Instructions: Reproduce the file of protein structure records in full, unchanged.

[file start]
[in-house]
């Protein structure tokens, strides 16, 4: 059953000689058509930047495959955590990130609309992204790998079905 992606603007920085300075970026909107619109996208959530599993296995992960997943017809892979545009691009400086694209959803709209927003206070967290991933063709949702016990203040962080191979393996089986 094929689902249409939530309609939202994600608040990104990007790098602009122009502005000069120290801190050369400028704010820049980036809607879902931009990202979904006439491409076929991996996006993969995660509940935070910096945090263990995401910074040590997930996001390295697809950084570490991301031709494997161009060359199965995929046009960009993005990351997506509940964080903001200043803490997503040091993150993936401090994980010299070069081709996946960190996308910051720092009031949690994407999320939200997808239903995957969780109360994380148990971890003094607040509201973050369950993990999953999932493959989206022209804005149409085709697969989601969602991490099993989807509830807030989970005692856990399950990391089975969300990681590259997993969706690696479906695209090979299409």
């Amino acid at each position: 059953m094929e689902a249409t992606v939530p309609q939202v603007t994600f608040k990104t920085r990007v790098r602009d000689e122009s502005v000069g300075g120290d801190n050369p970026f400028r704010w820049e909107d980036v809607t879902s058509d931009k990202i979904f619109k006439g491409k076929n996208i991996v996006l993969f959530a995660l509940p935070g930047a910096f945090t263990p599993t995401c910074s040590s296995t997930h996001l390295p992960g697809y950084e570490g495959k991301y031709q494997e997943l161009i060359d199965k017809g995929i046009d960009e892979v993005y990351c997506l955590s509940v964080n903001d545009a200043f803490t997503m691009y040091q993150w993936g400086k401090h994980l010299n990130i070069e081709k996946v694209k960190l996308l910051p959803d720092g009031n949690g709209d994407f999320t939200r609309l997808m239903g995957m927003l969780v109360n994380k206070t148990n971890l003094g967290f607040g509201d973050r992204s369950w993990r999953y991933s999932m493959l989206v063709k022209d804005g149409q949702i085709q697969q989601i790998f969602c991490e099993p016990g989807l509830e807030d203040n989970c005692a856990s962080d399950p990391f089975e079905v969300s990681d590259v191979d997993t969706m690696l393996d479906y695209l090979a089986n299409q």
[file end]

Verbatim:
[in-house]
């Protein structure tokens, strides 16, 4: 059953000689058509930047495959955590990130609309992204790998079905 992606603007920085300075970026909107619109996208959530599993296995992960997943017809892979545009691009400086694209959803709209927003206070967290991933063709949702016990203040962080191979393996089986 094929689902249409939530309609939202994600608040990104990007790098602009122009502005000069120290801190050369400028704010820049980036809607879902931009990202979904006439491409076929991996996006993969995660509940935070910096945090263990995401910074040590997930996001390295697809950084570490991301031709494997161009060359199965995929046009960009993005990351997506509940964080903001200043803490997503040091993150993936401090994980010299070069081709996946960190996308910051720092009031949690994407999320939200997808239903995957969780109360994380148990971890003094607040509201973050369950993990999953999932493959989206022209804005149409085709697969989601969602991490099993989807509830807030989970005692856990399950990391089975969300990681590259997993969706690696479906695209090979299409």
């Amino acid at each position: 059953m094929e689902a249409t992606v939530p309609q939202v603007t994600f608040k990104t920085r990007v790098r602009d000689e122009s502005v000069g300075g120290d801190n050369p970026f400028r704010w820049e909107d980036v809607t879902s058509d931009k990202i979904f619109k006439g491409k076929n996208i991996v996006l993969f959530a995660l509940p935070g930047a910096f945090t263990p599993t995401c910074s040590s296995t997930h996001l390295p992960g697809y950084e570490g495959k991301y031709q494997e997943l161009i060359d199965k017809g995929i046009d960009e892979v993005y990351c997506l955590s509940v964080n903001d545009a200043f803490t997503m691009y040091q993150w993936g400086k401090h994980l010299n990130i070069e081709k996946v694209k960190l996308l910051p959803d720092g009031n949690g709209d994407f999320t939200r609309l997808m239903g995957m927003l969780v109360n994380k206070t148990n971890l003094g967290f607040g509201d973050r992204s369950w993990r999953y991933s999932m493959l989206v063709k022209d804005g149409q949702i085709q697969q989601i790998f969602c991490e099993p016990g989807l509830e807030d203040n989970c005692a856990s962080d399950p990391f089975e079905v969300s990681d590259v191979d997993t969706m690696l393996d479906y695209l090979a089986n299409q």